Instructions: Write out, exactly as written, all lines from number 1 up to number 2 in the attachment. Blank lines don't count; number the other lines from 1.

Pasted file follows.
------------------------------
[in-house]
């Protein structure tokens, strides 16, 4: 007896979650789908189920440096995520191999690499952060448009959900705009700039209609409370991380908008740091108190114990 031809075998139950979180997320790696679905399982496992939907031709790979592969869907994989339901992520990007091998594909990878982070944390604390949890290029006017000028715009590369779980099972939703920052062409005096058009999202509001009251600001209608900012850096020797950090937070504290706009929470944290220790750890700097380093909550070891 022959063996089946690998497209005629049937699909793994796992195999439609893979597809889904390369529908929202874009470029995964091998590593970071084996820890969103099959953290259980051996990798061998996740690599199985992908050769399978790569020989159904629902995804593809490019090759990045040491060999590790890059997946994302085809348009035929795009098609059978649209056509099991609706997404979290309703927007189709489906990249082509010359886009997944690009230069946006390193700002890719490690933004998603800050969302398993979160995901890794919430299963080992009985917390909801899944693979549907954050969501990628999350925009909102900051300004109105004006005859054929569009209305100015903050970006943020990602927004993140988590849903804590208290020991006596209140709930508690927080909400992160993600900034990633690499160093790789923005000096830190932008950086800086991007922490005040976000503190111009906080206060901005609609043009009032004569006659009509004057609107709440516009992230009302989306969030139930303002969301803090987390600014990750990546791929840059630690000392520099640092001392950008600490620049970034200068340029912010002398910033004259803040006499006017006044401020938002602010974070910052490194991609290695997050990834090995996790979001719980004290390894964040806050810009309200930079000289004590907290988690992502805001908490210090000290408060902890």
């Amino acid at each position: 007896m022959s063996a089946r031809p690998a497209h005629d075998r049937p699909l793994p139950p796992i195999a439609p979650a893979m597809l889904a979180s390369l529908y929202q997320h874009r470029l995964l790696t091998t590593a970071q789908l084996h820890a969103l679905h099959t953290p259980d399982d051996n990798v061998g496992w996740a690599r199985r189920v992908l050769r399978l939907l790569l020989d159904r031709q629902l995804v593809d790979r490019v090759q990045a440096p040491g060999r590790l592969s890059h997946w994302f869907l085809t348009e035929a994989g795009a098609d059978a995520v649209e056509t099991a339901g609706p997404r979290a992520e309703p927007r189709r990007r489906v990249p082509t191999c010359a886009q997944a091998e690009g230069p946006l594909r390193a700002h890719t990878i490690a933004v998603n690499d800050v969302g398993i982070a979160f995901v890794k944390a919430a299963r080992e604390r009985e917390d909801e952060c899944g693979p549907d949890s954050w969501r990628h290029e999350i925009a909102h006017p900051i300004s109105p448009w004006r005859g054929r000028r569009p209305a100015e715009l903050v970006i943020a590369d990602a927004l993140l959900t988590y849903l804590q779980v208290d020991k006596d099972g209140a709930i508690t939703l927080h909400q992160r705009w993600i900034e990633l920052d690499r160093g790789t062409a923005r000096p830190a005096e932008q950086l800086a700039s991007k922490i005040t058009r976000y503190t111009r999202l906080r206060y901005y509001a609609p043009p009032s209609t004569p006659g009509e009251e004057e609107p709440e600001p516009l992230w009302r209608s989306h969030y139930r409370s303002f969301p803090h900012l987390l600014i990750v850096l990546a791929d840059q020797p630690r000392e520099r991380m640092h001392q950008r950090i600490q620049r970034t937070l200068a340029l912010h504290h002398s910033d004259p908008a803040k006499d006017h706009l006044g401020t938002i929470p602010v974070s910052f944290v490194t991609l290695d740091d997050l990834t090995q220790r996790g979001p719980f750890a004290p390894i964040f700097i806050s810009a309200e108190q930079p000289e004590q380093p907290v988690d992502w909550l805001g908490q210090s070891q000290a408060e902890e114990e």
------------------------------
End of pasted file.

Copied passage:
[in-house]
């Protein structure tokens, strides 16, 4: 007896979650789908189920440096995520191999690499952060448009959900705009700039209609409370991380908008740091108190114990 031809075998139950979180997320790696679905399982496992939907031709790979592969869907994989339901992520990007091998594909990878982070944390604390949890290029006017000028715009590369779980099972939703920052062409005096058009999202509001009251600001209608900012850096020797950090937070504290706009929470944290220790750890700097380093909550070891 022959063996089946690998497209005629049937699909793994796992195999439609893979597809889904390369529908929202874009470029995964091998590593970071084996820890969103099959953290259980051996990798061998996740690599199985992908050769399978790569020989159904629902995804593809490019090759990045040491060999590790890059997946994302085809348009035929795009098609059978649209056509099991609706997404979290309703927007189709489906990249082509010359886009997944690009230069946006390193700002890719490690933004998603800050969302398993979160995901890794919430299963080992009985917390909801899944693979549907954050969501990628999350925009909102900051300004109105004006005859054929569009209305100015903050970006943020990602927004993140988590849903804590208290020991006596209140709930508690927080909400992160993600900034990633690499160093790789923005000096830190932008950086800086991007922490005040976000503190111009906080206060901005609609043009009032004569006659009509004057609107709440516009992230009302989306969030139930303002969301803090987390600014990750990546791929840059630690000392520099640092001392950008600490620049970034200068340029912010002398910033004259803040006499006017006044401020938002602010974070910052490194991609290695997050990834090995996790979001719980004290390894964040806050810009309200930079000289004590907290988690992502805001908490210090000290408060902890």